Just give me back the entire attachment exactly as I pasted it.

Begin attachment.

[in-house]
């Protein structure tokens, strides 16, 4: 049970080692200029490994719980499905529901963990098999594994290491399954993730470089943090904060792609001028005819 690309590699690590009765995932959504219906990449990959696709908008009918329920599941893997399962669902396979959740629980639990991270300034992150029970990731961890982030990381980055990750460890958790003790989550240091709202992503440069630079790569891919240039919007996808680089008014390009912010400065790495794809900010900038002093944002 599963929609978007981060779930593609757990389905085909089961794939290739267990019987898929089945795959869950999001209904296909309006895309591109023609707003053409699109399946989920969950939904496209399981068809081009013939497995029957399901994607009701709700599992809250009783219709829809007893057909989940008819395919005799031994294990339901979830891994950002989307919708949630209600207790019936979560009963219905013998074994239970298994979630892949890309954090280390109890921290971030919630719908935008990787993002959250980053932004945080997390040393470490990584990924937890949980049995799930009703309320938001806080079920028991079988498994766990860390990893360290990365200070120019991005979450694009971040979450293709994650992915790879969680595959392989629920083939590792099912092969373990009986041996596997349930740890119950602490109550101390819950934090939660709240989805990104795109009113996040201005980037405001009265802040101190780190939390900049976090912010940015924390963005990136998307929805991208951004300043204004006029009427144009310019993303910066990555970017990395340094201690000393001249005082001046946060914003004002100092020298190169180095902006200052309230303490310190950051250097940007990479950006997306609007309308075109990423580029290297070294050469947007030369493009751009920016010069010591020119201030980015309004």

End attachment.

[in-house]
């Protein structure tokens, strides 16, 4: 049970080692200029490994719980499905529901963990098999594994290491399954993730470089943090904060792609001028005819 690309590699690590009765995932959504219906990449990959696709908008009918329920599941893997399962669902396979959740629980639990991270300034992150029970990731961890982030990381980055990750460890958790003790989550240091709202992503440069630079790569891919240039919007996808680089008014390009912010400065790495794809900010900038002093944002 599963929609978007981060779930593609757990389905085909089961794939290739267990019987898929089945795959869950999001209904296909309006895309591109023609707003053409699109399946989920969950939904496209399981068809081009013939497995029957399901994607009701709700599992809250009783219709829809007893057909989940008819395919005799031994294990339901979830891994950002989307919708949630209600207790019936979560009963219905013998074994239970298994979630892949890309954090280390109890921290971030919630719908935008990787993002959250980053932004945080997390040393470490990584990924937890949980049995799930009703309320938001806080079920028991079988498994766990860390990893360290990365200070120019991005979450694009971040979450293709994650992915790879969680595959392989629920083939590792099912092969373990009986041996596997349930740890119950602490109550101390819950934090939660709240989805990104795109009113996040201005980037405001009265802040101190780190939390900049976090912010940015924390963005990136998307929805991208951004300043204004006029009427144009310019993303910066990555970017990395340094201690000393001249005082001046946060914003004002100092020298190169180095902006200052309230303490310190950051250097940007990479950006997306609007309308075109990423580029290297070294050469947007030369493009751009920016010069010591020119201030980015309004």